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4 Places to Find CSS3 Generators

CSS3 generators, which are tools you can use to create, interact with, or test code. These tools include a wide range of specific types, including wizards, designers, Integrated Development Environments (IDEs), and a host of other items.

How to enhance CSS3 selector support with Selectivizr

The CSS3 selector support in older browsers is nearly nonexistent. Of course, you have to have great selector support to make most special effects work properly. The answer to the problem is to use Selectivizr to overcome these issues. This tool is specifically designed to help with problems that crop up in Internet Explorer versions 6 through 8 — and it works with a number of libraries, including

  • jQuery

  • dojo

  • prototype

  • Yahoo!

  • DOMAssistant

  • MooTools

  • NWMatcher

Even with this tool, you don’t get complete selector support. Fortunately, the Selectivizr site provides a list of selectors and tells you which selector types it supports for a given library. With this knowledge, you can usually overcome any selector issues when working with older browsers.

How to design unusual CSS3 list presentations with Liffect

Developers use lists for a number of tasks when creating a page. For example, lists play an important part in creating many menus. Another purpose for lists is to display content. You can display all of the content at once, or make the content special by presenting one item at a time. The purpose of Liffect is to make it possible to create special effects for lists.

This tool generates custom code for animating your content list. All you do is define the kind of animation you want, the time the animation requires to complete, the delay between items, and whether you want items selected randomly. At the bottom of the page are selections for the kind of browsers you want to support.

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After you make your selections, click Generate. The utility outputs the HTML, CSS3, and JavaScript code required to create the animated sequence. Of course, you still have to provide the content by modifying the HTML code (or providing some automated method for generating it). Otherwise all you need to do is copy and paste the resulting code to your application.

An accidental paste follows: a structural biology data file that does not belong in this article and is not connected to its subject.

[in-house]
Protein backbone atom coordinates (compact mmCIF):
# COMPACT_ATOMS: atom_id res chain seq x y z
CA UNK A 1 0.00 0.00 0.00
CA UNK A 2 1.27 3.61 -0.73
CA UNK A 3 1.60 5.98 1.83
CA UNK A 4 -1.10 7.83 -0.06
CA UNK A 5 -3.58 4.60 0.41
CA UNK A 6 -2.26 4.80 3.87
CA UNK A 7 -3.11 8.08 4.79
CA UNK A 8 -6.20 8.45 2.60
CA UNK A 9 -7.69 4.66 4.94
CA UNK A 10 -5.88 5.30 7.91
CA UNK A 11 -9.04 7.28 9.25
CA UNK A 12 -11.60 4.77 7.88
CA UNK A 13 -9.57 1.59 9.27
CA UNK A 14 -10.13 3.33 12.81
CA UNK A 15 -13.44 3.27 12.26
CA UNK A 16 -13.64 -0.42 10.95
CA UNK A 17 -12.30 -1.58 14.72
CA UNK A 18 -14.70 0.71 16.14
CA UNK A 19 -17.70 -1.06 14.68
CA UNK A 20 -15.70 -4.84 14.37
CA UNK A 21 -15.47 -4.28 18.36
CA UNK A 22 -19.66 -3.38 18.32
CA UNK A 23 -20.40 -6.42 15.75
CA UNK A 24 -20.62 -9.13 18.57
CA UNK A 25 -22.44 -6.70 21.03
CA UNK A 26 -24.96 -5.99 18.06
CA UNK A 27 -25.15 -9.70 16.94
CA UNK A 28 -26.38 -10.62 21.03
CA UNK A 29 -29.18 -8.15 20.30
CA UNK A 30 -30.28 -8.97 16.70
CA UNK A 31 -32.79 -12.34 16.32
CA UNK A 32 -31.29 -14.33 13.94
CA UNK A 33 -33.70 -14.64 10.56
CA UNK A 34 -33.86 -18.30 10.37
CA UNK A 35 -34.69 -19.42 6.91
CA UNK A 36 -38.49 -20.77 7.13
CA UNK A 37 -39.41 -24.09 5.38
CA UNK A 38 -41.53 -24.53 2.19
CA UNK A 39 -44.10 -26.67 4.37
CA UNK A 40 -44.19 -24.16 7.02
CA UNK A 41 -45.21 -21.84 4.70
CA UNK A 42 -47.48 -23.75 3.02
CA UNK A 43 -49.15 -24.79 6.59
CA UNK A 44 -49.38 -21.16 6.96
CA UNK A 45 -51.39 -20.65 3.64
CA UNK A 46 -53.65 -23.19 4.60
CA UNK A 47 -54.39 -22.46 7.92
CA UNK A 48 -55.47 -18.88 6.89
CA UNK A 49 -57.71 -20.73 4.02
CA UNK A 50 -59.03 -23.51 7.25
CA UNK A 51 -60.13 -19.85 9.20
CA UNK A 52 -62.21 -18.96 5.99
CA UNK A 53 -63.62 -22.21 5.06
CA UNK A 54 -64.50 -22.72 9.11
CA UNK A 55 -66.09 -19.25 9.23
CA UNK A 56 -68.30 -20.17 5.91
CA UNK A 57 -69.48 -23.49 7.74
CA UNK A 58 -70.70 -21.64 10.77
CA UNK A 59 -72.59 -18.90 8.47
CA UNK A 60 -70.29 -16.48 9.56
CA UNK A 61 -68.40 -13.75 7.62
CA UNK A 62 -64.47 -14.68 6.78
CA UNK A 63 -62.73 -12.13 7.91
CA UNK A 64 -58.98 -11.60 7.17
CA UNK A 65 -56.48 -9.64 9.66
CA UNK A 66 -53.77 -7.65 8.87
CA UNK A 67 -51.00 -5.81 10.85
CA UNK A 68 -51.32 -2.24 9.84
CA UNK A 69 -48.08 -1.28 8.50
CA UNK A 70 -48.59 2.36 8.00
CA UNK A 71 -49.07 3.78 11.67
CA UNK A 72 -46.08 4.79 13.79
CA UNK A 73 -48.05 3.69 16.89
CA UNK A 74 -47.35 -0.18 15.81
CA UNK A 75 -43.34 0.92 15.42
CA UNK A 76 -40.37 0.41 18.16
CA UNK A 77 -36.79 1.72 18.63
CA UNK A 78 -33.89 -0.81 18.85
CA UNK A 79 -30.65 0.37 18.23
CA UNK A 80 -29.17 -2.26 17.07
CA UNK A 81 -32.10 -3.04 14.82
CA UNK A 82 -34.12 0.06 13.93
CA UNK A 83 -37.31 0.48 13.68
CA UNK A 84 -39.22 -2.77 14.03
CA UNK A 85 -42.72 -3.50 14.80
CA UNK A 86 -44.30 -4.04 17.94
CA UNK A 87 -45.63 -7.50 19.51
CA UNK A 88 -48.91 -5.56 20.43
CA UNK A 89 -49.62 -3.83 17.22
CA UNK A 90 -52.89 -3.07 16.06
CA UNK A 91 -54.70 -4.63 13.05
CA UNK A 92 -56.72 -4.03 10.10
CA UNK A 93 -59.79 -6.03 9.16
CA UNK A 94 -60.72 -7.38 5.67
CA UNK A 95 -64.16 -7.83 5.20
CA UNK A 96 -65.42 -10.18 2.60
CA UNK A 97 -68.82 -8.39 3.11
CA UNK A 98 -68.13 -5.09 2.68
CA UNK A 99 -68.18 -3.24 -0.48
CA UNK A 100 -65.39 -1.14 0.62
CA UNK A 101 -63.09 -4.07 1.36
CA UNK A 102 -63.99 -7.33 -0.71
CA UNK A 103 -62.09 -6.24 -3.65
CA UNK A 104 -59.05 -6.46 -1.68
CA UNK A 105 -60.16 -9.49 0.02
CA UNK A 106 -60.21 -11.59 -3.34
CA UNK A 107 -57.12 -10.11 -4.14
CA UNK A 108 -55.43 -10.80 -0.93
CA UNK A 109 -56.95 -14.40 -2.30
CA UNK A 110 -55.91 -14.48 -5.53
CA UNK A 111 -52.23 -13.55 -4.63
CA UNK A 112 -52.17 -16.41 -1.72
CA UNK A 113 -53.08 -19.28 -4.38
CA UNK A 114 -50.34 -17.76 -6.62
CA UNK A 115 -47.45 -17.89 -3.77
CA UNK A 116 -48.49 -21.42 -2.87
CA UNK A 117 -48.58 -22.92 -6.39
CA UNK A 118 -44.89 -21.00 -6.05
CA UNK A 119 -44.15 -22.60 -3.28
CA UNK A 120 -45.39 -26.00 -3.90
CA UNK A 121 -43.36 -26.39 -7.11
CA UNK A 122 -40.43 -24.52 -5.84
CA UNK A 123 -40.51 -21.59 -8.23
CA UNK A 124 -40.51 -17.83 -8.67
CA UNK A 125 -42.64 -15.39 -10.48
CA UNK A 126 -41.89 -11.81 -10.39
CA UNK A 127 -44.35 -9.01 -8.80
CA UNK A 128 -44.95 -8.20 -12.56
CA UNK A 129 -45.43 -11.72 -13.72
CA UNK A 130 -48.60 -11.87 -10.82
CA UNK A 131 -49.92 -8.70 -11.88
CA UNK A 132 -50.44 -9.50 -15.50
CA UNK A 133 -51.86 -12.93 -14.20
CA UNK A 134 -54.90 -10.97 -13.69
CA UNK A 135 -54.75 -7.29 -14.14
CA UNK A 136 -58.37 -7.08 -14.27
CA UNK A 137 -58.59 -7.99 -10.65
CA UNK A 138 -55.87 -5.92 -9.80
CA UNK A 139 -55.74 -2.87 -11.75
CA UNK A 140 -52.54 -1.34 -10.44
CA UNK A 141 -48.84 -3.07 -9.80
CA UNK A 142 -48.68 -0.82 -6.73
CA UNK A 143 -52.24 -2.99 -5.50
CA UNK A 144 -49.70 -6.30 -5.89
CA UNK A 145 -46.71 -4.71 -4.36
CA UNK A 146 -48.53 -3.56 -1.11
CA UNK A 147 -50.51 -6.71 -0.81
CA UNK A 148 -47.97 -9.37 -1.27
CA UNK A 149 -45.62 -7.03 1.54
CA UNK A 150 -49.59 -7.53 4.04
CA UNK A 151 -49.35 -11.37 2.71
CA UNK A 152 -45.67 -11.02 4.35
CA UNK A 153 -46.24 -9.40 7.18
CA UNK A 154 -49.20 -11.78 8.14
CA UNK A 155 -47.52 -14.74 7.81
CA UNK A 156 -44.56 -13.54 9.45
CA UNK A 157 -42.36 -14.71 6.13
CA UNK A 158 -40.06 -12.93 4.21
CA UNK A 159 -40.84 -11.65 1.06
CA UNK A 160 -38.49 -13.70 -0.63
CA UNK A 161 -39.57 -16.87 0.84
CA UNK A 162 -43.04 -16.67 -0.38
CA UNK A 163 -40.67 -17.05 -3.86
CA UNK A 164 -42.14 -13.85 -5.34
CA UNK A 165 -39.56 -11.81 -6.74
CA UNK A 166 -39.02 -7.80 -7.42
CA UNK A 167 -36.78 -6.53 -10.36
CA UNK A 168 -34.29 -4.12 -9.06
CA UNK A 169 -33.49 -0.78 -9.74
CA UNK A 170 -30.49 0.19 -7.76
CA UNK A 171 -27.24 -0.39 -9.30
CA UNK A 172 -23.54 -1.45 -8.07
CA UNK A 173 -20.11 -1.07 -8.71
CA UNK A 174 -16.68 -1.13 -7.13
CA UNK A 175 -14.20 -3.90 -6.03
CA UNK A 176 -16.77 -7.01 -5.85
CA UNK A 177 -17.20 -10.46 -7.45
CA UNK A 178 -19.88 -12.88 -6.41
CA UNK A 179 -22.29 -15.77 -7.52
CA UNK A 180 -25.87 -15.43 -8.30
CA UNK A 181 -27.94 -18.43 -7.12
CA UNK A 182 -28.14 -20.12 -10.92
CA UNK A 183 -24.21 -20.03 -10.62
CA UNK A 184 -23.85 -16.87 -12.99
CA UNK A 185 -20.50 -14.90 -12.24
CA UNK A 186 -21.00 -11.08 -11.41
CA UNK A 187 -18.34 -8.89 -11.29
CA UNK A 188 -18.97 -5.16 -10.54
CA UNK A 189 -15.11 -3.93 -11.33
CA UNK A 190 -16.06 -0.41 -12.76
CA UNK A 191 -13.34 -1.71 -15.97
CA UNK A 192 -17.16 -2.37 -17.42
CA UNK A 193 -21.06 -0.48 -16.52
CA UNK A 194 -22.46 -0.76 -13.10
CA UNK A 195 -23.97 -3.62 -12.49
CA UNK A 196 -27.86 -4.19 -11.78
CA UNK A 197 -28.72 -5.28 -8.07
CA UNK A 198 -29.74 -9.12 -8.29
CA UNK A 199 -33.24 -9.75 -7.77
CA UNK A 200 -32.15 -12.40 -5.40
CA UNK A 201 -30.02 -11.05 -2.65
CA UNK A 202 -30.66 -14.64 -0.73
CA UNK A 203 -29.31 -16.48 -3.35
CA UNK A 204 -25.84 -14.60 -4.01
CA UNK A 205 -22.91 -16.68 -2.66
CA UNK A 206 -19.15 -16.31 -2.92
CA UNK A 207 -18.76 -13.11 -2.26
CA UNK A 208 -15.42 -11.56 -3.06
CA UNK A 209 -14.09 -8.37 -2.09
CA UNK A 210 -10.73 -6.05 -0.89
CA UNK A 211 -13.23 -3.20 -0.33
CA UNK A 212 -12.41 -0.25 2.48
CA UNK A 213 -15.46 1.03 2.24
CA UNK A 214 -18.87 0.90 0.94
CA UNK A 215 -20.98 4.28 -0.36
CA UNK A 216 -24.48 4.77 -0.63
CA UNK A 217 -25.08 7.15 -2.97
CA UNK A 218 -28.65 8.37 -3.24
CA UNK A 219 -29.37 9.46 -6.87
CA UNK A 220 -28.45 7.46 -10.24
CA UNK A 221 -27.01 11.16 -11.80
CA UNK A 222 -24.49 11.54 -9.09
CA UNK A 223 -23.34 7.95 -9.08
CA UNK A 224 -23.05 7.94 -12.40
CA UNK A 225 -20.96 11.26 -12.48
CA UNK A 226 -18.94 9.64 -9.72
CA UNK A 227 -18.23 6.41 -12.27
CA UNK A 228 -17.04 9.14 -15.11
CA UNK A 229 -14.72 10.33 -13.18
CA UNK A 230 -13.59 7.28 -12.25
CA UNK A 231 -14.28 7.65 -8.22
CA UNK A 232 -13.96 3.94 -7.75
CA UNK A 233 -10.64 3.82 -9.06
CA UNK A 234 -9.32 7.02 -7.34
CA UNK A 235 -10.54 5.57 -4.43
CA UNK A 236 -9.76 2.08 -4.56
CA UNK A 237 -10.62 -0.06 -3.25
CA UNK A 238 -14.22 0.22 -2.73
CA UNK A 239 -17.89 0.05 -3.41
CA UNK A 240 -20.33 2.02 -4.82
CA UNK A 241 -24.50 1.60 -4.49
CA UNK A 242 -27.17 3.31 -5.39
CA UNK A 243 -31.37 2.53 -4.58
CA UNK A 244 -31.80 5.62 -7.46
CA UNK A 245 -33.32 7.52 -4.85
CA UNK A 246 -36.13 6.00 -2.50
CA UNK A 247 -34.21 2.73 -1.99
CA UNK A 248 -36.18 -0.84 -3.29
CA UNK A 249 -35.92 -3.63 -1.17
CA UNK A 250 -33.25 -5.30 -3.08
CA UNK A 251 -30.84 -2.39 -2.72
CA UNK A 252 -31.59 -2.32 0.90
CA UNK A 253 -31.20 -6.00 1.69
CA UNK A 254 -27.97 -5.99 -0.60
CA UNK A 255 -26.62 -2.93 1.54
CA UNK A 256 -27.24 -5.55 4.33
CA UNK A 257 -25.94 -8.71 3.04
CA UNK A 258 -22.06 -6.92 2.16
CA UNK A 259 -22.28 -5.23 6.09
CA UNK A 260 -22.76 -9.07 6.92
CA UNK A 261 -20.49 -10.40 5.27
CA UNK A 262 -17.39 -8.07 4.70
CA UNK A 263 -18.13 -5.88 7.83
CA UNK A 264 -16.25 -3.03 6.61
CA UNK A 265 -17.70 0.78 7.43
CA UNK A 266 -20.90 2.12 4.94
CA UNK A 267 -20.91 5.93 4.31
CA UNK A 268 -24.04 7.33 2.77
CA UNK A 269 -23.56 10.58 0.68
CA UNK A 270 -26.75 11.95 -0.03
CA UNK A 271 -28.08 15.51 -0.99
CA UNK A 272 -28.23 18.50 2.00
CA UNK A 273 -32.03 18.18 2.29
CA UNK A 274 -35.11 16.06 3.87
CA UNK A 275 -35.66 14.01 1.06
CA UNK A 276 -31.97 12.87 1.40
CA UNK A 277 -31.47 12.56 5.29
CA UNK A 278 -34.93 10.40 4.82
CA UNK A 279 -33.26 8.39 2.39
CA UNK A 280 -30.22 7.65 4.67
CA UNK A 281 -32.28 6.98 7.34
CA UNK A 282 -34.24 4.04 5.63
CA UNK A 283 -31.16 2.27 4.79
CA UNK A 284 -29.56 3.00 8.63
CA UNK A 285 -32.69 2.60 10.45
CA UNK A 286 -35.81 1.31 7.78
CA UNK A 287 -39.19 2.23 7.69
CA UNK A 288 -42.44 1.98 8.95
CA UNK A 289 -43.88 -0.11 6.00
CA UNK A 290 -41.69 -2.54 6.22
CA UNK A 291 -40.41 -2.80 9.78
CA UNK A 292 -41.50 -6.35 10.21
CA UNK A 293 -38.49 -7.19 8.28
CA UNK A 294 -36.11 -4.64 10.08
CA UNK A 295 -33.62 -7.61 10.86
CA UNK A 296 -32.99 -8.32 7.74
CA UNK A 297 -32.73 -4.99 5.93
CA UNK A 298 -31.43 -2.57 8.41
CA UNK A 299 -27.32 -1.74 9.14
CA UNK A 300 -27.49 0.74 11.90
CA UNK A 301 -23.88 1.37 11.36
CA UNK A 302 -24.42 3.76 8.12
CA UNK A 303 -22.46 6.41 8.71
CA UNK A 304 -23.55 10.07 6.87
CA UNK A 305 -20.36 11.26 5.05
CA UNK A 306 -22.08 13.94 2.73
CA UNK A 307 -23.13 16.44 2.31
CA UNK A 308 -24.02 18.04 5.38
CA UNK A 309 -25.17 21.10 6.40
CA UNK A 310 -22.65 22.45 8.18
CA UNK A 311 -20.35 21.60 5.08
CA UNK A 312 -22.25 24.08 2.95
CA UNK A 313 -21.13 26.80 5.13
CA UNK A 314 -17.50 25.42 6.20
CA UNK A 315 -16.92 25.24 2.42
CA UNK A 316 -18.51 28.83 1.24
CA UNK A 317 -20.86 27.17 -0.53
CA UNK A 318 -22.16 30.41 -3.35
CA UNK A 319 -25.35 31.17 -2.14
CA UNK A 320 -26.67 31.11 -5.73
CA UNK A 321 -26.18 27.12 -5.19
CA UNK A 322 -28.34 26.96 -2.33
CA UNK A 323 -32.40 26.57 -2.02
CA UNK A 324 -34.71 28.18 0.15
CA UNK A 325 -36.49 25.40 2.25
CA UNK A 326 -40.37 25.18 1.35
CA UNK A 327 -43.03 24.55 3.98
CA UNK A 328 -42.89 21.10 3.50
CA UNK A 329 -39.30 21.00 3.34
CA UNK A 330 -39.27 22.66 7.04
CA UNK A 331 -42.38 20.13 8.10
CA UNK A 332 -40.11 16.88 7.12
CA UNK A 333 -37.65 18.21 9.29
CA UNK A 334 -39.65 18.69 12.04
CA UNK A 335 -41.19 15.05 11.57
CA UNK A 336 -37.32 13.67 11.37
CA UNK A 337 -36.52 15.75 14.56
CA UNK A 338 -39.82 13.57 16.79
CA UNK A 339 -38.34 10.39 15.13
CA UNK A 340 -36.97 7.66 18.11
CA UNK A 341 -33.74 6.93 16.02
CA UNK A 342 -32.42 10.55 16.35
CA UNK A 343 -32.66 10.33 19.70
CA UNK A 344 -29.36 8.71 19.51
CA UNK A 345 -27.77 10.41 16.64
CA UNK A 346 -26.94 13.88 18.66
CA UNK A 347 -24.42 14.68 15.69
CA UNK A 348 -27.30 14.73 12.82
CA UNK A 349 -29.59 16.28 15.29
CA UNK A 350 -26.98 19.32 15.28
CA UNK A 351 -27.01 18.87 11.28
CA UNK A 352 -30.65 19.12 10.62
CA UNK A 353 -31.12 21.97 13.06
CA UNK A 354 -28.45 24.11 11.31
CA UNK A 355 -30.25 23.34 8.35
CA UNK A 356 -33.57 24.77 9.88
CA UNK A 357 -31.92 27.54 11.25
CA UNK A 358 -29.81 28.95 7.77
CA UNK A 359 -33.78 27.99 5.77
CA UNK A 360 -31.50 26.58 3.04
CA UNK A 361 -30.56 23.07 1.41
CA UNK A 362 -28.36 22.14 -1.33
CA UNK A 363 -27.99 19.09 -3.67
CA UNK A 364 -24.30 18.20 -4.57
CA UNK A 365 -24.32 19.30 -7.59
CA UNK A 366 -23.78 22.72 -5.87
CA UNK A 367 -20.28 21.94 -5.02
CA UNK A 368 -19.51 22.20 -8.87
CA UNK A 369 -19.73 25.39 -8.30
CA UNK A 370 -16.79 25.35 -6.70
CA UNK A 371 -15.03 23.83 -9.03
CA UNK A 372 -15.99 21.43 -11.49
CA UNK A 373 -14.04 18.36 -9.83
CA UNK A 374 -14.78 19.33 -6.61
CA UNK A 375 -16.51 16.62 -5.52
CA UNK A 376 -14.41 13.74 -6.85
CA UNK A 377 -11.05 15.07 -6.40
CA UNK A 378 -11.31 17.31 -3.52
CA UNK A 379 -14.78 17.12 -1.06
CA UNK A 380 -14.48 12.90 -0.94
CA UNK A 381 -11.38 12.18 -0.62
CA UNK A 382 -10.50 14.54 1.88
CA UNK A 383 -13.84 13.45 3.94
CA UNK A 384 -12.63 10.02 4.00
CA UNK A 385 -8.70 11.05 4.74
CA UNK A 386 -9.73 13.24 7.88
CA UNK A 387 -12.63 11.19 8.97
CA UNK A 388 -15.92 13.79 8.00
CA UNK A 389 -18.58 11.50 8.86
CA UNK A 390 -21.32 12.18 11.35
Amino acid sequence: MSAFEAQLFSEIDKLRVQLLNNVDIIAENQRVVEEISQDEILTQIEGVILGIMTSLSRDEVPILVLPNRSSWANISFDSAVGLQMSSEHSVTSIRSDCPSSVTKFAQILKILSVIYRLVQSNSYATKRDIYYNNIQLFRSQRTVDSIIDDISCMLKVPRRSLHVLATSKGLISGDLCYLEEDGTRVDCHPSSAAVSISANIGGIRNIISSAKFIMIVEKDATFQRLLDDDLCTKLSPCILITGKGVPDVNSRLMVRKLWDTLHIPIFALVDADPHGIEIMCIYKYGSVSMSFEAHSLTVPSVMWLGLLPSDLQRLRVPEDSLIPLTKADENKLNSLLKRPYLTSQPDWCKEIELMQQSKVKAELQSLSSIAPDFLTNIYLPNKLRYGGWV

How to edit CSS3 Code with Komodo Edit

Yes, you can create any browser-based application you want by using a simple text editor. Any editor that outputs text without any formatting will work just fine. In fact, any method you have of producing pure text output will work.

However, most developers opt for an environment that’s friendlier and easier to use — often in the form of an IDE. Using an IDE provides you with helpful information, such as the properties available when you’re working with CSS or the inputs required for a JavaScript call.

Komodo Edit provides good support for CSS3, HTML5, JavaScript and a host of other languages, including Perl, PHP, Python, Ruby and Tcl. The editor works on Windows, Macintosh, and Linux systems.

The paid version of this product supports additional languages and a wealth of additional features, but the free version is perfectly usable for JavaScript coding. The biggest lack in the free version is a debugger, but you can easily use the debugger that comes with your browser to make up the difference.

How to test CSS3 font stacks with FFFFALLBACK

In some cases, you want to create a custom font stack so that your page appears precisely as you want it to appear to the end user. Another solution to this problem is to use FFFFALLBACK — a tool that makes it possible to try various font combinations on the target page.

The page contains instructions for using this tool. You simply drag the bookmarklet to the toolbar of your browser, where it becomes a clickable button. Go to the site you want to modify, and then click the FFFFALLBACK button.

The tool analyzes the CSS on the page and creates a clone of the page. You’ll also see a tool on the cloned page that you can use to test various fonts. To change the font, type the font name and press Enter in the field supplied.

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The fallback font you choose appears in an alternative color, below and to the right of the original font. To see just the fallback font, click Fallback. Likewise, to see just the original font, click web Font.

This particular tool only works with webkit browsers such as Firefox, Chrome, and Safari. It doesn’t work with other browsers, including Internet Explorer and Opera.

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